Returning to Clifford, to illuminate his argument he provides multiple examples of exhibitions from the United Kingdom and United States including, rather coincidentally, the RA’s 1995 exhibition Africa: The Art of a Continent, which at the time was the largest and most expensive exhibition in RA history. Synchronicities can be drawn between this survey show of a vast geography, and the more recent example of Oceania, including Elaine Mitchell Attias’ questioning of the Africa exhibition in the Los Angeles Times, where she asked “How did it come about that Britain, a nation that zealously prizes its own culture, that has a bitter colonial history and a crop of current racial problems, should shine such a spotlight on African art?” Twenty-three years later I could swap out ‘African’ for ‘Oceanian.’ Considering the interpretation of a particular taonga Māori on display, a pounamu hei tiki collected in 1773-74 by Johann Reinhold Forster during Cook’s second Pacific Voyage, the object label mentions precisely that it was collected. Nothing is mentioned of who it may have been collected from, though the dates and geography cited (Cape Terawhiti) provide clues to narrow it down. This is as good an example as any to address the “bitter colonial history” that Britain brought to Te Moananui-a-Kiwa.
Africa: The Art of a Continent was part of a UK-wide festival, Africa ’95, throughout which it was reported that African artists and curators were provided agency by their very involvement, though the criticism remained that, as Attias wrote, “Africans would be involved in every phase of Africa ‘95, but its initiators were for the most part European whites.” To layer that context upon Oceania, a recent public programme at the RA, titled ‘Repatriation within the arts: The return of artworks and cultural objects,’was heavily criticised by Māori and Pacific attendees on Twitter and can be searched under #RAOceania. The source of much of the criticism is that, despite this event being part of the Oceania events programme, of the four people involved in the panel, none had whakapapa to the islands of Te Moananui-a-Kiwa. Given the summative power of there being so many Māori and Pacific people in the UK as part of the exhibition, this is an oversight that should not have happened.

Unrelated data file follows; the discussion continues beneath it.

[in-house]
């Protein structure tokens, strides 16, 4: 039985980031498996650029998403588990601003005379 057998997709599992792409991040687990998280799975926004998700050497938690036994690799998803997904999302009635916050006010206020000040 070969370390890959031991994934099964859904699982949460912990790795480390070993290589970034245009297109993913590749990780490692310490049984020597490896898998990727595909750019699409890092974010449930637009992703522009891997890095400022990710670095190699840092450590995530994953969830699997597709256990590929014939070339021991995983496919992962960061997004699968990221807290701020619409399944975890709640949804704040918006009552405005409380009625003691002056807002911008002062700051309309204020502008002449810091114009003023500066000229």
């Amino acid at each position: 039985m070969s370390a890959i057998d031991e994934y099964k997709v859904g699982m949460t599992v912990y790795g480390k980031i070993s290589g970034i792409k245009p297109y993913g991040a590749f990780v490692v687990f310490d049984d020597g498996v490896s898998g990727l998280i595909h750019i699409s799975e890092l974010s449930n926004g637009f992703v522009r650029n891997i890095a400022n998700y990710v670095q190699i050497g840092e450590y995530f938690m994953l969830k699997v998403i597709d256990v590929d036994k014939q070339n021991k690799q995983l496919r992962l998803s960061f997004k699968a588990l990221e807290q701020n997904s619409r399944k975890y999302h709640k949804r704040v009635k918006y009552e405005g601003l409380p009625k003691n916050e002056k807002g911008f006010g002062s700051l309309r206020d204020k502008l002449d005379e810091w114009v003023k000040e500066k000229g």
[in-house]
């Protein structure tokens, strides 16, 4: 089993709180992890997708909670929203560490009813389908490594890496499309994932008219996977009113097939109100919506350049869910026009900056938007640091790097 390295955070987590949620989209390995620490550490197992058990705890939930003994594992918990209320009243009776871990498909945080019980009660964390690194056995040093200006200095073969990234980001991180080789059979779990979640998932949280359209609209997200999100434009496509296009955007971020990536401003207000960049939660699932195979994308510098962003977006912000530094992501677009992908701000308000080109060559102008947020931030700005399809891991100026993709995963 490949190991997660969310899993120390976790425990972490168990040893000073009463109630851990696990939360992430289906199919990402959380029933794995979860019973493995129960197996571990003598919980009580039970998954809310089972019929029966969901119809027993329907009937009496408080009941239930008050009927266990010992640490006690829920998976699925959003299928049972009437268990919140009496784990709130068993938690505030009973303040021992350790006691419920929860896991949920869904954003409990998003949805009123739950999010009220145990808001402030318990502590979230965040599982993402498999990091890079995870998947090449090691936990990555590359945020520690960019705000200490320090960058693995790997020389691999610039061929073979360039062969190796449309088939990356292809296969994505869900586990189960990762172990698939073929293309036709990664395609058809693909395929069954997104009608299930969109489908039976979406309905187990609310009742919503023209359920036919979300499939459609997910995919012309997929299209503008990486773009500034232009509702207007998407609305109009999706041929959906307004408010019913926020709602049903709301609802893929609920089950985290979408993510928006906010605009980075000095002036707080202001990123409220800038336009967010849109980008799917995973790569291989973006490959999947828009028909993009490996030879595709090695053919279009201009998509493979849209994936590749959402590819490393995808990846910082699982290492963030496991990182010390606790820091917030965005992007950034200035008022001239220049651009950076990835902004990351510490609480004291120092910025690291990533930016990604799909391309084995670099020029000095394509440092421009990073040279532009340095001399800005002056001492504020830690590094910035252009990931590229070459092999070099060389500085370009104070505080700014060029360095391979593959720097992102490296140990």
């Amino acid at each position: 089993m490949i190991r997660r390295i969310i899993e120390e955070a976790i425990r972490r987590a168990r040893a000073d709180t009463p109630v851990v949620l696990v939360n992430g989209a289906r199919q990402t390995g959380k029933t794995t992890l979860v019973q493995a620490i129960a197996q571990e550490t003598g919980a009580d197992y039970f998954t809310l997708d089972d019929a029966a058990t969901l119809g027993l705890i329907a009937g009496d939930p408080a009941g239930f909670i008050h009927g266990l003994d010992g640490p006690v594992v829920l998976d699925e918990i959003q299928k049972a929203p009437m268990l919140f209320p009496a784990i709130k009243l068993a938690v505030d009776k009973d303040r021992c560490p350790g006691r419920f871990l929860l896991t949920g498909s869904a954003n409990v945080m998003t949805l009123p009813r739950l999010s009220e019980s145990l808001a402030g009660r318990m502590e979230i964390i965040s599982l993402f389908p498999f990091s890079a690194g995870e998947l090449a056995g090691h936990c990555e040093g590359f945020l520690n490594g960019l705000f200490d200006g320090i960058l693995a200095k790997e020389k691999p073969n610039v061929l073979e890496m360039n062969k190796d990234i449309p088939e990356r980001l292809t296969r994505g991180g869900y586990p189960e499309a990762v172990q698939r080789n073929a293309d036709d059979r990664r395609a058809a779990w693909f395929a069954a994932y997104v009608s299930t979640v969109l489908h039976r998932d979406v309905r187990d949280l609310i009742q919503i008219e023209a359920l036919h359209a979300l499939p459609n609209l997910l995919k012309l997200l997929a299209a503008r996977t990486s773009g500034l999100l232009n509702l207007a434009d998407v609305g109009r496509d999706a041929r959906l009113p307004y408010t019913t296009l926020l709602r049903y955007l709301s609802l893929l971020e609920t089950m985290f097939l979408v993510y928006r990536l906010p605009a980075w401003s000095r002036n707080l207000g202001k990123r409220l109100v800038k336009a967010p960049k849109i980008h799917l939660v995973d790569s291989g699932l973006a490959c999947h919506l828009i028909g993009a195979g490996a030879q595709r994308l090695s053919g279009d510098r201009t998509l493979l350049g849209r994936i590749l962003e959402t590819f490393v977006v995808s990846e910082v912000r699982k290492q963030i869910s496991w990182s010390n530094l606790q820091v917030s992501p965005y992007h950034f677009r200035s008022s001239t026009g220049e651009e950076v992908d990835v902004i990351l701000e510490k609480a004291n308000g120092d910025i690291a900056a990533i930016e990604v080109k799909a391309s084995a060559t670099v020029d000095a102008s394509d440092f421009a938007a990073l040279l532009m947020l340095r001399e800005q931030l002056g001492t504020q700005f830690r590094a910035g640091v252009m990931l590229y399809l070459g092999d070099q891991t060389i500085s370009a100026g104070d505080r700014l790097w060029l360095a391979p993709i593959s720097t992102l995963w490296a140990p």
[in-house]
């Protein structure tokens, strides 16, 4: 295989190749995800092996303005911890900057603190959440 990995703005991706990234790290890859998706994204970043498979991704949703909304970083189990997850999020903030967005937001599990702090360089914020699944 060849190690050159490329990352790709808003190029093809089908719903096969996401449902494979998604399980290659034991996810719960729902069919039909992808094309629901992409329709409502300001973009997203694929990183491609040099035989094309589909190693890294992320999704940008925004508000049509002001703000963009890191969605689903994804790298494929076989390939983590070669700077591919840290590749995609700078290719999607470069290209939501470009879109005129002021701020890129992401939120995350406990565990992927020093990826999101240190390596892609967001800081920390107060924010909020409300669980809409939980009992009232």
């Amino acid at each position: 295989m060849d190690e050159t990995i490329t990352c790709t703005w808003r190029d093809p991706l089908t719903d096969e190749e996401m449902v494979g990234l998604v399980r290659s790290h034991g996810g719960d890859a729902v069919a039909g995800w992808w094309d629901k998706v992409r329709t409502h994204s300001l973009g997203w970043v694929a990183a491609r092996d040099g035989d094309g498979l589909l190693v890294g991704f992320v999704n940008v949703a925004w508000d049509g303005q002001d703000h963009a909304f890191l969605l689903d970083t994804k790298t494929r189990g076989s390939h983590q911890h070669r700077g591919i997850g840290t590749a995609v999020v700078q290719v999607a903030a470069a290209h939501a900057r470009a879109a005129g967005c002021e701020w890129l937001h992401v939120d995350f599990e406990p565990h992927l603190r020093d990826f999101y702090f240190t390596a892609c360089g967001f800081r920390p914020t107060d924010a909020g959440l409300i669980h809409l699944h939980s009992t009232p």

The lack of representation on the panel feels particularly insensitive in light of Rapa Nui’s recent requests for the return of their moai, Hoa Hakananai'a, which has been in British hands for over 150 years. The Rapa Nui community, Ma’u Henua, have recently proposed to carve a replica from basalt using traditional tools, and offer it to Queen Elizabeth II in exchange for Hoa Hakananai’a. More recent, of course, has been the visit by a delegation from Rapa Nui, led by governor Tarita Alarcón Rapu who visited the British Museum and told them: “We are just a body. You, the British people, have our soul.” This request comes at what could be seen as a time of great reclamation for Rapa Nui. In 2017, the Chilean government returned the Rapa Nui National Park, including the moai within, to Ma’u Henua who will administer and care for the land and the moai. Earlier this year, New Zealand undertook only its fourth-ever repatriation of human remains to another country when two skulls were returned to Rapa Nui from the Canterbury and Otago Museums, in conjunction with Te Papa and the New Zealand and Chilean governments. This process began in 2014 when the Rapa Nui Ka Haka Hoki Mai Te Mana Tupuna Repatriation Program first made their request to Canterbury Museum. Upon hearing about the request, Otago Museum researched their collections, found that they too had human remains from Rapa Nui, and duly responded.
Upon hearing about the request, Otago Museum researched their collections, found that they too had human remains from Rapa Nui, and duly responded.